The film Arlette by Mariloup Wolfe is made for controversy. Maripier Morin, still lugging his past sexual misconduct with Safia Nolin in his pocket, does indeed star.
She plays Arlette Saint-Amour, a fashion journalist catapulted into politics by the prime minister, who, in order to “rejuvenate” his government’s worn image, appoints her “star” as culture minister.
He will also use it as a weapon of massive political seduction to neutralize his all-powerful Treasury Secretary, a narcissistic business parrot whose ambition is to soon succeed Prime Minister.
The election of Maripier Morin will shock many as the empathy is due to his sacrifice. Still, I wanted to see the film mostly because of its subject matter and purpose. I was curious about this as a political analyst and in another life as a former adviser to the prime minister.
Filmed in the National Assembly and written by Marie Vien, former press secretary for former Culture Minister Liza Frulla, ArletteI’m sure it’s worth the detour.
Without having the cruel sophistication of a Denys Arcand consolation and indifference or the daring onirism of a Luc Dionne in Bunker, the circus, Arlette is nonetheless a political fable of sophisticated complexity.
The image of power
It is about the power of the image in politics and thus about the image of power. The unequal position of women despite real progress. Political, but often bitter interpersonal power struggles.
She defends the crucial importance of culture and its craftsmen, but also the eternal imbalance of state budgets. She openly blames neoliberalism for the long slaughter in our educational and healthcare networks.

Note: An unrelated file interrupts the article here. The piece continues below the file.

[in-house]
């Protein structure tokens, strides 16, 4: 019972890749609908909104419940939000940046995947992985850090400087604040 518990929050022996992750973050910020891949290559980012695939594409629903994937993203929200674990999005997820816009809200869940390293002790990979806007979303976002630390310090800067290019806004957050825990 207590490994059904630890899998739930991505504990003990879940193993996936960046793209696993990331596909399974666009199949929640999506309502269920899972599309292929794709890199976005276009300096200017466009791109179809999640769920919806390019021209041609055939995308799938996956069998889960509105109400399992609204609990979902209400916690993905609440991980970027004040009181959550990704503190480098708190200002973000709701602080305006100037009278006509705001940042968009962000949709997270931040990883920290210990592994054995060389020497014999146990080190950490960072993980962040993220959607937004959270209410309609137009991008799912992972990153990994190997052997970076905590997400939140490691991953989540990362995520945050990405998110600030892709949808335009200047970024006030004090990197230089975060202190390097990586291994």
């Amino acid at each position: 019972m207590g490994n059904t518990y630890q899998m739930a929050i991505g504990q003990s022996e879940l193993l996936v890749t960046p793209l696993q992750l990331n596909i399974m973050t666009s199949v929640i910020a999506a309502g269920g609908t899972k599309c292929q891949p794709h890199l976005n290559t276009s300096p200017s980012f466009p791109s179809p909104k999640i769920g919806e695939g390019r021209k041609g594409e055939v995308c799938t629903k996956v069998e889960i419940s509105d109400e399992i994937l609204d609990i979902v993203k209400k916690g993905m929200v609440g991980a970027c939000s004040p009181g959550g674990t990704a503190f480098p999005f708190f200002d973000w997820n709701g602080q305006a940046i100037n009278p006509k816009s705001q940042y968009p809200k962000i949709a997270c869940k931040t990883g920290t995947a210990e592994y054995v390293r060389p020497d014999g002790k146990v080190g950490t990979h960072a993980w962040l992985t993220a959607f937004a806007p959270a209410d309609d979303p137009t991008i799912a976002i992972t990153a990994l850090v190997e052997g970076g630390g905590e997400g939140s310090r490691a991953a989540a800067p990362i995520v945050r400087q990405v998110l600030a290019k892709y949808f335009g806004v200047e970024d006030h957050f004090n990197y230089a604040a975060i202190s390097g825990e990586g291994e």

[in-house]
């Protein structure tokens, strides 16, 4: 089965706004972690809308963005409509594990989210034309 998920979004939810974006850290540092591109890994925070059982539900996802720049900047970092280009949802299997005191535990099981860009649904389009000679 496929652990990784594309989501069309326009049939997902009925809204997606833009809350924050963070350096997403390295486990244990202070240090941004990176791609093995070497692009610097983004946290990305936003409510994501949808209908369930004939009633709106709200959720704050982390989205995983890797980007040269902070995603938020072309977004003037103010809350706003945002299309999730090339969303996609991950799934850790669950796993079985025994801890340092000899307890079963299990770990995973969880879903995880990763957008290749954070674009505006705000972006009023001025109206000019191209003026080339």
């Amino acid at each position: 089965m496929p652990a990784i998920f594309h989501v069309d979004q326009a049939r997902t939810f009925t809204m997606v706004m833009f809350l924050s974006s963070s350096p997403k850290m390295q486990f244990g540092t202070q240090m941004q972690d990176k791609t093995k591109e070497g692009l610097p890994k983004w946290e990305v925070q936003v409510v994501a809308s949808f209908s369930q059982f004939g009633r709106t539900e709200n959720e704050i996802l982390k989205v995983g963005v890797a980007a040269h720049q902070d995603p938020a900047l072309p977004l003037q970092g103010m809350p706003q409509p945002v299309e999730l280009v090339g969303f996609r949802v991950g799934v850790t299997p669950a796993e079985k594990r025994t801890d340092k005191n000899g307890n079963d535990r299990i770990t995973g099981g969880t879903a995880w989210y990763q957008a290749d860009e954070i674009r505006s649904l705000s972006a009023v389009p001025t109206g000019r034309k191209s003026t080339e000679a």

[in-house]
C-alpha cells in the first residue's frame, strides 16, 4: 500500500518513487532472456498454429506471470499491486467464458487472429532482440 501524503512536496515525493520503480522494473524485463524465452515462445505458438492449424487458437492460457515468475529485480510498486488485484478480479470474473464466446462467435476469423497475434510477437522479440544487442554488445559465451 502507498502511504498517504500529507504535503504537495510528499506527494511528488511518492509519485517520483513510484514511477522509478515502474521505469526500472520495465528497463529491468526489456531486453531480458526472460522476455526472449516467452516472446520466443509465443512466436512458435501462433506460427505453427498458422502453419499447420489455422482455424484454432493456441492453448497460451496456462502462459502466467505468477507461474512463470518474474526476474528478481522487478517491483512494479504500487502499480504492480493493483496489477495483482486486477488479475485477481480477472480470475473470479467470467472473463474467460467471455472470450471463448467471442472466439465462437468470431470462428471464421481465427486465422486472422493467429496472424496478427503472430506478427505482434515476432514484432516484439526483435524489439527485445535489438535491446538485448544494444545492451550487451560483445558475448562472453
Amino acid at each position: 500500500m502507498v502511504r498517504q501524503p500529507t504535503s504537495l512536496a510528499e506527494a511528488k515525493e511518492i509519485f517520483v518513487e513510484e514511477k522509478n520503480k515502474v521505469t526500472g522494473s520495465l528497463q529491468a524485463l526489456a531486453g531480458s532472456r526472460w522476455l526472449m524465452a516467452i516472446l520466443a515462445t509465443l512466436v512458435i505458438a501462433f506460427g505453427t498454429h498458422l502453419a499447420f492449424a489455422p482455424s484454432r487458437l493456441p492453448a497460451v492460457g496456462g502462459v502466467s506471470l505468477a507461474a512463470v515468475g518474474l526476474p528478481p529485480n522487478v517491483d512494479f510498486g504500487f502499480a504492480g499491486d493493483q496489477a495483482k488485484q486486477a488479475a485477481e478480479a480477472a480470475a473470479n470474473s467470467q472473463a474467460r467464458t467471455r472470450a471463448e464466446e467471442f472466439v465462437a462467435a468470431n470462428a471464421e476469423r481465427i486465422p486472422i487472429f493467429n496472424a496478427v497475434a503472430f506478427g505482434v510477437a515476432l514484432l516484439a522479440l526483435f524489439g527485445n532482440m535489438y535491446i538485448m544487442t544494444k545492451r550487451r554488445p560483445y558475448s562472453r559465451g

For anyone who has worked at the top of Quebec’s political pyramid, we also recognize some classic traits of certain chiefs of staff, press attachés, deputy ministers, journalists, etc.
It even shows the remuneration far exceeding their salaries, which are lower than that of a CEO but still mitigate the “crazy lives” of ministers and the prime minister. Including their access to the best wines, best restaurants, best hotels, etc.
salvation and hope
Paradoxically, Arlette is also a story of redemption and hope. Hope in politics and the people who, when it does, choose it as a vehicle for positive change. Therein lies the moral of the fable ofArlette comes in three stages.
First, there are battles worth fighting even at the “Court of Versailles” – a metaphor in – Arlett for the supreme power held by each prime minister in our parliamentary system.
Second, it happens that “star” recruits turn out to be perfectly capable, but on condition that they have the support of the prime minister. Third, in politics, as in life, the picture is often misleading.
In short, as the late Jacques Parizeau so aptly said: “Politics as a profession is oppressive, with its complicated interpersonal relationships. I always said it was an “ocean of toes”. But if you want to change something, it’s inevitable, you have to do politics. »